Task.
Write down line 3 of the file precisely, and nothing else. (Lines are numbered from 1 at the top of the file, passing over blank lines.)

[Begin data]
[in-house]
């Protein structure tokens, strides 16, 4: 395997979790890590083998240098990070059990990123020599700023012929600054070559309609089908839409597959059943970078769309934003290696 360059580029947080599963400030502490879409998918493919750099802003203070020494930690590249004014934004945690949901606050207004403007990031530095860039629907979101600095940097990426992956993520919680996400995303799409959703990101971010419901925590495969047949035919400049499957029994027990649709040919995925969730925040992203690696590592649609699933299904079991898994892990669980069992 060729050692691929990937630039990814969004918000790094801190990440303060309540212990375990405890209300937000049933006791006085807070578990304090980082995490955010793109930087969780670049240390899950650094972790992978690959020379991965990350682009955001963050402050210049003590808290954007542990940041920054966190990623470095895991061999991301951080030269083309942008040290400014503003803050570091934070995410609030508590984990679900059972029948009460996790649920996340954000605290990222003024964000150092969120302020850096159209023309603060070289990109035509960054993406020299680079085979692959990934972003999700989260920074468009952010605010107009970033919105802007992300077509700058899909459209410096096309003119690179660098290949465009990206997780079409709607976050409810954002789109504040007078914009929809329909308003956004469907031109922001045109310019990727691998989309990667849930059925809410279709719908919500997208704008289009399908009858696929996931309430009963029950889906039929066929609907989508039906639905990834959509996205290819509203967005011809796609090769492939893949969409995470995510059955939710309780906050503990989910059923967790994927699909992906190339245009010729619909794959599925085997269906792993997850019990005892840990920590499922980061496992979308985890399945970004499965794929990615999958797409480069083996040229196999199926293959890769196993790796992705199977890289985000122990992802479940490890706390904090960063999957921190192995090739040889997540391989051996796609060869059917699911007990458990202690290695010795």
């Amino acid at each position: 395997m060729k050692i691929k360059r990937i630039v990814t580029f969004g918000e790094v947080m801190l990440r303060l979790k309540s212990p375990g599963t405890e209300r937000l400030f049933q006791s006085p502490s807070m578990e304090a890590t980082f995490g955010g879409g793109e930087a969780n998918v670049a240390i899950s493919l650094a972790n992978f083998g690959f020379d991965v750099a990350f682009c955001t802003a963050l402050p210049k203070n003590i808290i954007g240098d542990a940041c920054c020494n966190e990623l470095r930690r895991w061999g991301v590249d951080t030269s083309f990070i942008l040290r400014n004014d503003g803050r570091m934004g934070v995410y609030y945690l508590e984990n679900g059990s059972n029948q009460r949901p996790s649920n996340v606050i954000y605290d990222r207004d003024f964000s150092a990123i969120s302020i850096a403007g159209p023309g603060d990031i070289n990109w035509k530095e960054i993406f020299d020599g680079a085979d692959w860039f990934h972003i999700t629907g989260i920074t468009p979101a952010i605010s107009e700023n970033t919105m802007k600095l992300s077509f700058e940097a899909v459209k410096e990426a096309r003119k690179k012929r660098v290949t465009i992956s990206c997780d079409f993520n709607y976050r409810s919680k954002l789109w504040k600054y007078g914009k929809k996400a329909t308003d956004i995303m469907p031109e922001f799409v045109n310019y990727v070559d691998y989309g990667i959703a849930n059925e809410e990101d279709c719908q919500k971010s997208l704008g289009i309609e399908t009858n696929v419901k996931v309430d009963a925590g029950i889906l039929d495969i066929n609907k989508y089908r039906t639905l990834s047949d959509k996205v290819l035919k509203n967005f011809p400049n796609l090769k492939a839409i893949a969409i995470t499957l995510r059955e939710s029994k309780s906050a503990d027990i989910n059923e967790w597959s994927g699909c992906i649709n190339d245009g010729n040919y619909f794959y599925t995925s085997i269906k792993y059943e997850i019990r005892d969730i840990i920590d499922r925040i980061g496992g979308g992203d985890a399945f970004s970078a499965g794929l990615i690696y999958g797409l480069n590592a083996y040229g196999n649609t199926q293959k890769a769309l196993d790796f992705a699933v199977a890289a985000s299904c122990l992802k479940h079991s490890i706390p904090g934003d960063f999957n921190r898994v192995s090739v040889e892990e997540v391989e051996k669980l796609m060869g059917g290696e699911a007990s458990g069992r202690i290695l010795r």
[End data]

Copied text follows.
């Amino acid at each position: 395997m060729k050692i691929k360059r990937i630039v990814t580029f969004g918000e790094v947080m801190l990440r303060l979790k309540s212990p375990g599963t405890e209300r937000l400030f049933q006791s006085p502490s807070m578990e304090a890590t980082f995490g955010g879409g793109e930087a969780n998918v670049a240390i899950s493919l650094a972790n992978f083998g690959f020379d991965v750099a990350f682009c955001t802003a963050l402050p210049k203070n003590i808290i954007g240098d542990a940041c920054c020494n966190e990623l470095r930690r895991w061999g991301v590249d951080t030269s083309f990070i942008l040290r400014n004014d503003g803050r570091m934004g934070v995410y609030y945690l508590e984990n679900g059990s059972n029948q009460r949901p996790s649920n996340v606050i954000y605290d990222r207004d003024f964000s150092a990123i969120s302020i850096a403007g159209p023309g603060d990031i070289n990109w035509k530095e960054i993406f020299d020599g680079a085979d692959w860039f990934h972003i999700t629907g989260i920074t468009p979101a952010i605010s107009e700023n970033t919105m802007k600095l992300s077509f700058e940097a899909v459209k410096e990426a096309r003119k690179k012929r660098v290949t465009i992956s990206c997780d079409f993520n709607y976050r409810s919680k954002l789109w504040k600054y007078g914009k929809k996400a329909t308003d956004i995303m469907p031109e922001f799409v045109n310019y990727v070559d691998y989309g990667i959703a849930n059925e809410e990101d279709c719908q919500k971010s997208l704008g289009i309609e399908t009858n696929v419901k996931v309430d009963a925590g029950i889906l039929d495969i066929n609907k989508y089908r039906t639905l990834s047949d959509k996205v290819l035919k509203n967005f011809p400049n796609l090769k492939a839409i893949a969409i995470t499957l995510r059955e939710s029994k309780s906050a503990d027990i989910n059923e967790w597959s994927g699909c992906i649709n190339d245009g010729n040919y619909f794959y599925t995925s085997i269906k792993y059943e997850i019990r005892d969730i840990i920590d499922r925040i980061g496992g979308g992203d985890a399945f970004s970078a499965g794929l990615i690696y999958g797409l480069n590592a083996y040229g196999n649609t199926q293959k890769a769309l196993d790796f992705a699933v199977a890289a985000s299904c122990l992802k479940h079991s490890i706390p904090g934003d960063f999957n921190r898994v192995s090739v040889e892990e997540v391989e051996k669980l796609m060869g059917g290696e699911a007990s458990g069992r202690i290695l010795r």